Saw my rheumatologist Thursday and he says I have pleurisy, not pericarditis (which was what my PCP said). Chronic pleurisy, to be exact, because now that I know what to look for, we realize that I’ve actually had several stints of it. It was just so bad this time that it scared me and made me do something about it. Of course, it’s all Stew’s fault.

He’s used to me being super stubborn about medication, so didn’t push too hard when I steadfastly refused to do a course of prednisone. Oral steroids are the devil, as far as I’m concerned. Hangry times 1,000. Like Turbo PMS. I’ll take the pleurisy, thanks.

What’s weird, though, is that he acted like he’d never heard of those side effects before. He seemed legitimately surprised that I’d experienced mood changes and intense hunger, and that surprises me. Worried that I was imagining thngs, I googled it after I left his office and it’s common knowledge–listed on every drug/medical info site I visited. Someone on a forum describes themselves on prednisone as a “crabby little hungerball”, which is as perfect a description as I’ve ever seen.

This is one of the most annoying parts of dealing with the medical community so much, the disconnect between what they know and what you know. Sometimes you have to trust that you know something they might not, which can be difficult because we’re conditioned to defer to their authority. Lived experience shouldn’t be discounted, though.

Great example in this case: When I described my symptoms to my friend, I said it was my lung. When the pain got bad enough that I decided to see the doctor, I told my PCP’s office it felt like my lung. At the appointment, I said it was my lung. When I left the appointment with a diagnosis of pericarditis, I spoke with a friend as I drove home, still insisting it was my lung. (She’s had pleurisy, btw, and called it from jump.) By the next morning, though, I’d begun to convince myself that my PCP was right, that it must be pericarditis, because she said so. And what was it in the end? My lung. Rheumatologist saw no signs of pericarditis, it is textbook pleurisy.

I have had so many similar experiences both before my autoimmune diagnosis and since. So no steroids. I’m trusting what I know about my body. I’ll save those for when shit gets really real. I took them for my bout with gout (ha), and if you’ve ever had a ride on that pony, you understand exactly why I did. That’s the bar I’ve set.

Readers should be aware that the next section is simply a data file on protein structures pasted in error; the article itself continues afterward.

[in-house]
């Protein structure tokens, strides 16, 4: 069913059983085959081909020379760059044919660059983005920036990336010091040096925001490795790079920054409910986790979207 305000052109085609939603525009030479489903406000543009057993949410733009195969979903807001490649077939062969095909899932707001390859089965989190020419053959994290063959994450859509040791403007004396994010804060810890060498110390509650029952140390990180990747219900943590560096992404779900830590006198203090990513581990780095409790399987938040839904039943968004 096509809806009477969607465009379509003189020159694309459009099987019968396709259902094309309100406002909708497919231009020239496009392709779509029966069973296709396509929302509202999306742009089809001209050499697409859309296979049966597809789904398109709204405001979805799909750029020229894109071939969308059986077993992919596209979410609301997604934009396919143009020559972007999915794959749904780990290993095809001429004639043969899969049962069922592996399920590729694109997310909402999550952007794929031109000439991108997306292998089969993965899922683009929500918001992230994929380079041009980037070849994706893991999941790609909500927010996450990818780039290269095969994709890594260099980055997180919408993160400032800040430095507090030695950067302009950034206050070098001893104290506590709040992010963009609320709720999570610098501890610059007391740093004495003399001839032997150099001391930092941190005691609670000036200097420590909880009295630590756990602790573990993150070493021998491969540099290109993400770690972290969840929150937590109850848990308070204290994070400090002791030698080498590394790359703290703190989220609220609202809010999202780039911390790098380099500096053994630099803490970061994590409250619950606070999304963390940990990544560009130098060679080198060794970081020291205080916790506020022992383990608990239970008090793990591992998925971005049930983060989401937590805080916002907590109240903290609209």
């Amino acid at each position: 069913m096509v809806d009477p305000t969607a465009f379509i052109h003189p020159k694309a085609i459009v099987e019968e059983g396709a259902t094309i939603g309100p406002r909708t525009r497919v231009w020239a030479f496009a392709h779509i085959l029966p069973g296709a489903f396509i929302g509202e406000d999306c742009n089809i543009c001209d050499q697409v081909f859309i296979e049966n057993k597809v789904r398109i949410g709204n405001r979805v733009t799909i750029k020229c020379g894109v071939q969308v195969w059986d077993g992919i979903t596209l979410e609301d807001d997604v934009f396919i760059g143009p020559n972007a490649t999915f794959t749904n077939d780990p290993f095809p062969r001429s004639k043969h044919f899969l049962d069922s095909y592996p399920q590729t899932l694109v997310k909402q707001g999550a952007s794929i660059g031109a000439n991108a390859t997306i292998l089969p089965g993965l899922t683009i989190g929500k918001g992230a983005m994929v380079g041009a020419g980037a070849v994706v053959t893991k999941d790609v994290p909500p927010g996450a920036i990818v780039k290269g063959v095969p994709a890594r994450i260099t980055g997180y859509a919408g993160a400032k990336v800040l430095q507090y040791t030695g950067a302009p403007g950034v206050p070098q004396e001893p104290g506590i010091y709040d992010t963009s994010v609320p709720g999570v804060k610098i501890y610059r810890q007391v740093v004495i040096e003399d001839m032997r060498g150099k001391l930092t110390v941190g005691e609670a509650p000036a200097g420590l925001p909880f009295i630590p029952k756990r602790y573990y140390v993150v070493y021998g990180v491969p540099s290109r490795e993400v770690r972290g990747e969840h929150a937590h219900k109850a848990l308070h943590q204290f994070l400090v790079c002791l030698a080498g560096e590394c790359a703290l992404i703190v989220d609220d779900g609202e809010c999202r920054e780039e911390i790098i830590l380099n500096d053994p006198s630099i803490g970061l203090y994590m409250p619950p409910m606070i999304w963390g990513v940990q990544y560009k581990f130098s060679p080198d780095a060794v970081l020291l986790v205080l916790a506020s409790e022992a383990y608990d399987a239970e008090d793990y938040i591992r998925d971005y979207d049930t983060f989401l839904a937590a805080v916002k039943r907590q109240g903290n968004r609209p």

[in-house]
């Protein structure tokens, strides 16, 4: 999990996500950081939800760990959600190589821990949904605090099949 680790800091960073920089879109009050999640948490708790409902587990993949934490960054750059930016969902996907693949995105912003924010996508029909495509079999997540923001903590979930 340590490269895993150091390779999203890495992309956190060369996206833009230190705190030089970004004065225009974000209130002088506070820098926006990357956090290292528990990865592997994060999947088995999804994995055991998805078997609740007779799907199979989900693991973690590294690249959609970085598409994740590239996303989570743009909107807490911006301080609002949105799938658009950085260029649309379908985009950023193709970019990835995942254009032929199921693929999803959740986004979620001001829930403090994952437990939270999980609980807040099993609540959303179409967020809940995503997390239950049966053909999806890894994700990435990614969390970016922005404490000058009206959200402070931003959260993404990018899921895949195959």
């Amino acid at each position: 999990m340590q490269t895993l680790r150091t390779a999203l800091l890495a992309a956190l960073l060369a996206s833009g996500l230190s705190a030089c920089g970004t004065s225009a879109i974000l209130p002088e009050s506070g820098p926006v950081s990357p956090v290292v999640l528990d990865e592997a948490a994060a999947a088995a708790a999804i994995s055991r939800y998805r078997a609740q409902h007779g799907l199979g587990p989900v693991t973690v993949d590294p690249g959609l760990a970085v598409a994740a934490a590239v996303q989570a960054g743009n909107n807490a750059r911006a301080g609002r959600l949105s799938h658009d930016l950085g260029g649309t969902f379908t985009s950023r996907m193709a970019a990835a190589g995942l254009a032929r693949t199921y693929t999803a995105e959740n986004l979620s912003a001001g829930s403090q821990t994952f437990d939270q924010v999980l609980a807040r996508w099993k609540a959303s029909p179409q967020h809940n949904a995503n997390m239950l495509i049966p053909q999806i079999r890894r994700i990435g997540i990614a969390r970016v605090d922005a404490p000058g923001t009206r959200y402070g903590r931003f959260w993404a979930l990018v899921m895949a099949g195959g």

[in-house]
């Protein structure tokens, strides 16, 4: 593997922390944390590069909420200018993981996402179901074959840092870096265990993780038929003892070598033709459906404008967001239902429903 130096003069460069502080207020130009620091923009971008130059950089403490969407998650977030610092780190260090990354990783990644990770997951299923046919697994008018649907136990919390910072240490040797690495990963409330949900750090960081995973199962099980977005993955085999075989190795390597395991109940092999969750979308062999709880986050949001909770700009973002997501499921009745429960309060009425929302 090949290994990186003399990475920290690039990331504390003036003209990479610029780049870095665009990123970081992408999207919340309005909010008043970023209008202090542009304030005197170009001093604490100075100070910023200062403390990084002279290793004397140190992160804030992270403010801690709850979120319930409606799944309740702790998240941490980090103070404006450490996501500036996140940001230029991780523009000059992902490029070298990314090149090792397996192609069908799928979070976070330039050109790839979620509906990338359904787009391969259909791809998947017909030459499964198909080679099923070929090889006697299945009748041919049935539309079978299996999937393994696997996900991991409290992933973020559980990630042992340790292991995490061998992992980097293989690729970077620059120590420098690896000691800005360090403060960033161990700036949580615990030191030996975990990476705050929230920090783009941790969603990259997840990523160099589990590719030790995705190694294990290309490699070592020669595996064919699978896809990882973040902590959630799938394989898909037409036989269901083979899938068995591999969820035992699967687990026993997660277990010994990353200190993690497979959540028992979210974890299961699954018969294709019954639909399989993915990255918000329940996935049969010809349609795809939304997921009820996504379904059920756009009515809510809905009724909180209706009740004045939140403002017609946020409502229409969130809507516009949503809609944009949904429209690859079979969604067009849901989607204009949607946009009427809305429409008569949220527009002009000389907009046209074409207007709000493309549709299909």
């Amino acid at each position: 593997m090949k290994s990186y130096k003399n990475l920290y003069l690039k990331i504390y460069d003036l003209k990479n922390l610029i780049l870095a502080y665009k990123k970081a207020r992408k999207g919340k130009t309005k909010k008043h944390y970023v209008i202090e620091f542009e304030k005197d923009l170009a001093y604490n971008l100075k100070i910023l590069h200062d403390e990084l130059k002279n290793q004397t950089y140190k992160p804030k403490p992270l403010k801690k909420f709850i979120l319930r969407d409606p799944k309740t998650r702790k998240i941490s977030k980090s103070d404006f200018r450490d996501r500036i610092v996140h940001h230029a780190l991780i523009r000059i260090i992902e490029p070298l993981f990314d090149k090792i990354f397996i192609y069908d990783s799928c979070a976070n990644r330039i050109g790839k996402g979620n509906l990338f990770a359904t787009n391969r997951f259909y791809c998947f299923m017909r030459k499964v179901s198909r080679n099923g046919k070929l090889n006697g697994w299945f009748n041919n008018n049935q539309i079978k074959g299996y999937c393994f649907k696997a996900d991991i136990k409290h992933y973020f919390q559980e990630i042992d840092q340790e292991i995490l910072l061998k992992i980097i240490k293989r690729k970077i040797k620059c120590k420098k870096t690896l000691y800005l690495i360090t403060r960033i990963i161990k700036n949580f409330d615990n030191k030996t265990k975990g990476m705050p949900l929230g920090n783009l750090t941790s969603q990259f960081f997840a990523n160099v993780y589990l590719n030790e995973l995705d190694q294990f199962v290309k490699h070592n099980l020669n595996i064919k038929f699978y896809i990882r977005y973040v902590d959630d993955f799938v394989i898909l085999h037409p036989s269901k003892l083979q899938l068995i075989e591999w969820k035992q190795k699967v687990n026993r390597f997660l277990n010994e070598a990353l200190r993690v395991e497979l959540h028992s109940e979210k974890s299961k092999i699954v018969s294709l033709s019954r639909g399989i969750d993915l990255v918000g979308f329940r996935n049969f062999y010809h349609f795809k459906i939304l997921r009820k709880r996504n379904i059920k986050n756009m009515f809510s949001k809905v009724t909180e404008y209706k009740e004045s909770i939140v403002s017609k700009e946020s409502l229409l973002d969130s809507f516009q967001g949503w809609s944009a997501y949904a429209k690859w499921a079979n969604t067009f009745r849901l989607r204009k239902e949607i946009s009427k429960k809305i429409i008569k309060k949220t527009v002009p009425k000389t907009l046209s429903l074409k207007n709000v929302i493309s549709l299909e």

High ‘n’ tight


As of this morning, my size 8 jeans have a new home on my shower curtain rod. I hung them there as a gentle (read: glaring) reminder that I still have plenty of work to do. I can pull them up, but buttoning and zipping them is a good 15 lbs away.

It’ll be a great motivational boost to literally have my goal in sight each day. I need it, because this stage of the journey is a different experience from the early days. It’s kinda boring, frankly. And that’s a good thing. Means that my routine has become, well, routine. My new lifestyle is a lifestyle. Not only do I not miss the old one, I barely remember it!

I’m happy as a clam over my progress and fully expect to reach my goal; I’m still on my grind. But that’s just how life works. Human beings can get used to pretty much anything. So no matter how mindblowing a experience is at first, the rush eventually begins to wear off and you settle into your new normal.

Truth is, the days of huge daily and weekly losses are gone for good–the changes are still happening, but they’re much more subtle. In many ways, this phase is nice because I have some time to catch my breath. Losing a massive amount of weight in a short time period is awesome but it can also be somewhat overwhelming. For example,  I morphed so quickly that my brain and eyes sometimes struggled to keep up with my butt. I’m able to make that adjustment now. With the slowdown, I can actually recognize myself in the mirror from week to week!

It’s weird, I used to feel so much more internal pressure to reach my goal by year’s end. But now I’m finding it easier to let myself be OK with knowing that’s not going to happen. I’ll see 165, but it may be next spring or even the summer when I do. That doesn’t feel as awful to contemplate as it once did. Not like I have much of a choice; my body is clearly planning to do this at its own pace. Like I thought I’d for sure be under 200 by now, but although I continue to lose something every month, each pound I drop damn near has to be pried off with a crowbar. Of course, it’s a whole lot easier to be more patient while wearing size 10 jeans than size 18 maternity ones. I ain’t exactly mad.

Gonna keep plugging along until those 8s are added to the ladder and the 6s replace them on the shower curtain rod o’ aspiration.

See the 8s, be the 8s…